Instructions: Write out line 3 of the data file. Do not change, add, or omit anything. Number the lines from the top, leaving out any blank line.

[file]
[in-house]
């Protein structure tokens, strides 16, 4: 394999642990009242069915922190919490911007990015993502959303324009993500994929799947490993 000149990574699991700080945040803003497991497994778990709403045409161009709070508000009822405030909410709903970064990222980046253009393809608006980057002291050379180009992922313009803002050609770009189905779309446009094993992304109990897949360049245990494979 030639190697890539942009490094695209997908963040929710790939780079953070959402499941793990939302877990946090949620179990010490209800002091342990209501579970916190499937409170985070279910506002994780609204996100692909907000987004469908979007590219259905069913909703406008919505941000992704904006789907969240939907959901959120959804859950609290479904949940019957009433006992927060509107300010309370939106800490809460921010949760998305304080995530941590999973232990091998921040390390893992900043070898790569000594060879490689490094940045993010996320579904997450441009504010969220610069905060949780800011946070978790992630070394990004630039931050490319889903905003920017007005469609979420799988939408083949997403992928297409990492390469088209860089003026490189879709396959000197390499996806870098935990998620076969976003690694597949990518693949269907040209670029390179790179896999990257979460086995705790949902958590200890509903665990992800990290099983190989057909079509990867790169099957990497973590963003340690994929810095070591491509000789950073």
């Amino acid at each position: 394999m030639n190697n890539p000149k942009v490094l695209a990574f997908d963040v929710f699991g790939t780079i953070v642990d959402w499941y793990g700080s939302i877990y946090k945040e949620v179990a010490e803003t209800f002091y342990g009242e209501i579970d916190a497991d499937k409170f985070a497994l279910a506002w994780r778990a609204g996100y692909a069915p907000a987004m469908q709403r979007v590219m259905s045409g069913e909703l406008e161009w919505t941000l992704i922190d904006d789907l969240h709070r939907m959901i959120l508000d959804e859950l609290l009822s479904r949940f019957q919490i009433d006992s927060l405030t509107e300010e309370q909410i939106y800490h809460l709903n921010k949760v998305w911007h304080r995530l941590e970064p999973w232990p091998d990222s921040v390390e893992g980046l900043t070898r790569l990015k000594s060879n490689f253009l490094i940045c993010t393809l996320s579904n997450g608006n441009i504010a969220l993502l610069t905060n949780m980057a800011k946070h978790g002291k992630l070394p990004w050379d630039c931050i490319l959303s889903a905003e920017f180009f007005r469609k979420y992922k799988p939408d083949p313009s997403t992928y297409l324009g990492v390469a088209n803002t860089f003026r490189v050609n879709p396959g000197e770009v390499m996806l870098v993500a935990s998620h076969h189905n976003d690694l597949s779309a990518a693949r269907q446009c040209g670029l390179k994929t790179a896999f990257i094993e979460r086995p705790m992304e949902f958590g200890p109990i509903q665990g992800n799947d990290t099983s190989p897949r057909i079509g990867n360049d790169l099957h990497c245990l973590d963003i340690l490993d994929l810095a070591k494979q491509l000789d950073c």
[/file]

């Amino acid at each position: 394999m030639n190697n890539p000149k942009v490094l695209a990574f997908d963040v929710f699991g790939t780079i953070v642990d959402w499941y793990g700080s939302i877990y946090k945040e949620v179990a010490e803003t209800f002091y342990g009242e209501i579970d916190a497991d499937k409170f985070a497994l279910a506002w994780r778990a609204g996100y692909a069915p907000a987004m469908q709403r979007v590219m259905s045409g069913e909703l406008e161009w919505t941000l992704i922190d904006d789907l969240h709070r939907m959901i959120l508000d959804e859950l609290l009822s479904r949940f019957q919490i009433d006992s927060l405030t509107e300010e309370q909410i939106y800490h809460l709903n921010k949760v998305w911007h304080r995530l941590e970064p999973w232990p091998d990222s921040v390390e893992g980046l900043t070898r790569l990015k000594s060879n490689f253009l490094i940045c993010t393809l996320s579904n997450g608006n441009i504010a969220l993502l610069t905060n949780m980057a800011k946070h978790g002291k992630l070394p990004w050379d630039c931050i490319l959303s889903a905003e920017f180009f007005r469609k979420y992922k799988p939408d083949p313009s997403t992928y297409l324009g990492v390469a088209n803002t860089f003026r490189v050609n879709p396959g000197e770009v390499m996806l870098v993500a935990s998620h076969h189905n976003d690694l597949s779309a990518a693949r269907q446009c040209g670029l390179k994929t790179a896999f990257i094993e979460r086995p705790m992304e949902f958590g200890p109990i509903q665990g992800n799947d990290t099983s190989p897949r057909i079509g990867n360049d790169l099957h990497c245990l973590d963003i340690l490993d994929l810095a070591k494979q491509l000789d950073c």